Advertisement

  • News
  • Columns
  • Interviews
  • BW Communities
  • BW TV
  • Subscribe to Print
BW Businessworld

A Kodak Moment Or Is It End Of The World For Celluloid

To reverse the flow of digital technology in the cinematic sector is a lost cause more driven by emotion than by science, commerce and sadly even art

Photo Credit :

1522756199_XsXHJv_Film-Reel-470.jpg

Christopher Nolan is a rare master craftsman in the cinematic space. I am just one among billions of his fans worldwide. His personal leadership in the preservation of celluloid is laudable. The case he makes out for shooting on film and preserving the subtle chemical imagery based cinema for the ages is worth a thought. The biodegradability of the celluloid is a strong point to consider on our fragile planet.

Yet just like a hero in one of his own films Nolan is lost somewhere in time and space and his precious passion for celluloid is a bit out of touch with the transforming reality of the digital world.

In Hollywood, the billion dollar studios are scrambling to take on Netflix, Amazon Prime and whatever else comes out at them through the digital doorway next. The top film festivals and film awards of the world are increasingly in a turf battle with the digitally produced content by OTT that bypasses the cinematic experience and is being delivered to the viewers directly on a television, tablet or smart phone device. VR experiences with their immersive technology are fast invading the viewer's minds as also posing a unique challenge that the traditional form of cinema viewing cannot duplicate or compete with. There is, however, an outside chance that 3D IMAX cinema may retain some form of large-scale family viewing that digital technology has yet to replicate.  In the end, digital OTT companies with billions of dollars in valuation and a great financing model will carpet bomb more captivating content than Hollywood studios can afford. They will also provide end-to-end solutions to their paying subscribers globally and decimate the competition.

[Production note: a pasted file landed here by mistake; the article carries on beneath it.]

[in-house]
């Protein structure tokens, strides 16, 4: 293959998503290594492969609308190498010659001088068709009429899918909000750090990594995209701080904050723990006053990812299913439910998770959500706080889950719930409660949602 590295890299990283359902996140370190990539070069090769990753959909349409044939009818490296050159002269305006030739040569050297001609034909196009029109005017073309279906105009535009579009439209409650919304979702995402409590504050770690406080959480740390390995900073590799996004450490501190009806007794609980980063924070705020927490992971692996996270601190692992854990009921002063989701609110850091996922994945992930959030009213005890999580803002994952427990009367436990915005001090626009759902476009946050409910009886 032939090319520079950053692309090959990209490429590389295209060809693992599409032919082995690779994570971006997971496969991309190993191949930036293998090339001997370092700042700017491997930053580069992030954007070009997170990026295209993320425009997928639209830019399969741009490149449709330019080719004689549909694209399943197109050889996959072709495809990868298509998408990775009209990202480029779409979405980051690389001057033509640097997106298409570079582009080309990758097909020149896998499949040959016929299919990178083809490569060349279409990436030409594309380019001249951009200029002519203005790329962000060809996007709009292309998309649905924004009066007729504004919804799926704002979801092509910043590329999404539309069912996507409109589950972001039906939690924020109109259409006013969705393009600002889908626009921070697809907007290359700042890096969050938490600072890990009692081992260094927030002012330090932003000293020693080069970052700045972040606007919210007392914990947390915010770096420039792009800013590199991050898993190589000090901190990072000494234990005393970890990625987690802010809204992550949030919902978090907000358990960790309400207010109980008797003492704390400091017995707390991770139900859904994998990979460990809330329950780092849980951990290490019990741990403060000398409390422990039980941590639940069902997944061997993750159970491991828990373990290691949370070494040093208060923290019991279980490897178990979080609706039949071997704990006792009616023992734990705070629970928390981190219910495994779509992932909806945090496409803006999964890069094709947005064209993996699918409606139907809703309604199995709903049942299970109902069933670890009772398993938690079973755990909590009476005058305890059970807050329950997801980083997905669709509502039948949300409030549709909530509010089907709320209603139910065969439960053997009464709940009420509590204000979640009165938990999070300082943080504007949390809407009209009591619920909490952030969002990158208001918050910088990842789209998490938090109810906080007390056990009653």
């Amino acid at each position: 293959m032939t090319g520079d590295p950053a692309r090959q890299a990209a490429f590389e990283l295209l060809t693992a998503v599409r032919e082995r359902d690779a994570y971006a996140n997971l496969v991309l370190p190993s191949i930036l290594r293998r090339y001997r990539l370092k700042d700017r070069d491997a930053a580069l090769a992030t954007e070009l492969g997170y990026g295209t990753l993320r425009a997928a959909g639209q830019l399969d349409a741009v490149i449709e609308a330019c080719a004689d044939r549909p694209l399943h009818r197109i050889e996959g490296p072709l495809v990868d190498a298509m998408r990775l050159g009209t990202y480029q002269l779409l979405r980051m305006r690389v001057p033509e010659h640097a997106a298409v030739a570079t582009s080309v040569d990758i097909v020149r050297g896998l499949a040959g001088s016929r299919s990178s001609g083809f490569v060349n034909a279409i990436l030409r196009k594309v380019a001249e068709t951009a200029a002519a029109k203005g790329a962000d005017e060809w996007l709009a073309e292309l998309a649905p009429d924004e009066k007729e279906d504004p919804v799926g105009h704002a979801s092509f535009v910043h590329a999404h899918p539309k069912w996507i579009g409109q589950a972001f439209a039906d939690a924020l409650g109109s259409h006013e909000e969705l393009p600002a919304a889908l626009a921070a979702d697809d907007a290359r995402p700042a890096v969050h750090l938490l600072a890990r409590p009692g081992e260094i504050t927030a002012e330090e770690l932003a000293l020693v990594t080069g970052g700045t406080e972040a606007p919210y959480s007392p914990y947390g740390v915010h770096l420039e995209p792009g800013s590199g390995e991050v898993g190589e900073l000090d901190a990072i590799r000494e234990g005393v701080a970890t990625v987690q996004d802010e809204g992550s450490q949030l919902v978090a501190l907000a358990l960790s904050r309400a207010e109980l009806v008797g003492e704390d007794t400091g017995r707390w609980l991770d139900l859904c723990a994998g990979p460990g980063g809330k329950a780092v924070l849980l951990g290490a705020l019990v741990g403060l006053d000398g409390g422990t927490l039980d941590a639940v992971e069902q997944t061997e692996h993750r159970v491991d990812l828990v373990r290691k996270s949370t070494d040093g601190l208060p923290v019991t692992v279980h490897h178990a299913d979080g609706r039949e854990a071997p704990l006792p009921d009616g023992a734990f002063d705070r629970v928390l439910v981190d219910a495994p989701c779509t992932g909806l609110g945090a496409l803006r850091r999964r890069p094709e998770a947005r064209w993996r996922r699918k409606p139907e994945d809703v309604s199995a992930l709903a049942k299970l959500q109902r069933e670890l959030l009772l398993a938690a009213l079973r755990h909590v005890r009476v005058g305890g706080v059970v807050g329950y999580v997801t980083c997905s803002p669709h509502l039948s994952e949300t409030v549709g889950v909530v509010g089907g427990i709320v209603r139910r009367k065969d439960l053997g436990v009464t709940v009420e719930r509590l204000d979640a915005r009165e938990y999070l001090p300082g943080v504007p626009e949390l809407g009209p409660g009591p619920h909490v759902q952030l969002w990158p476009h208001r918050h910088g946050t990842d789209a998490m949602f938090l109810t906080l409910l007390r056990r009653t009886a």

To wage a war against such a force of nature is a brave thought for every DarkKnight but eventually, this is a battle that can hardly be won. For even NASA's weapon of choice for still, photography in space is now a Nikon D4 rather than a Hasselblad. In the end, the wise ones will embrace the digital lifestyle revolution in all its form and prosper while the rest will await evacuation to the digital interstellar from the shores of the celluloid world.

Christopher Nolan and his team travelled over the Easter weekend to India on the other side of the planet on a delicate and honourable mission to ensure the survival of the celluloid.  The filmmaker joined British visual artist Tacita Dean for a series of events as part of India’s “Reframing the Future of Film” campaign, which included sold-out screenings of “Dunkirk” in 70mm and “Interstellar” in 35mm.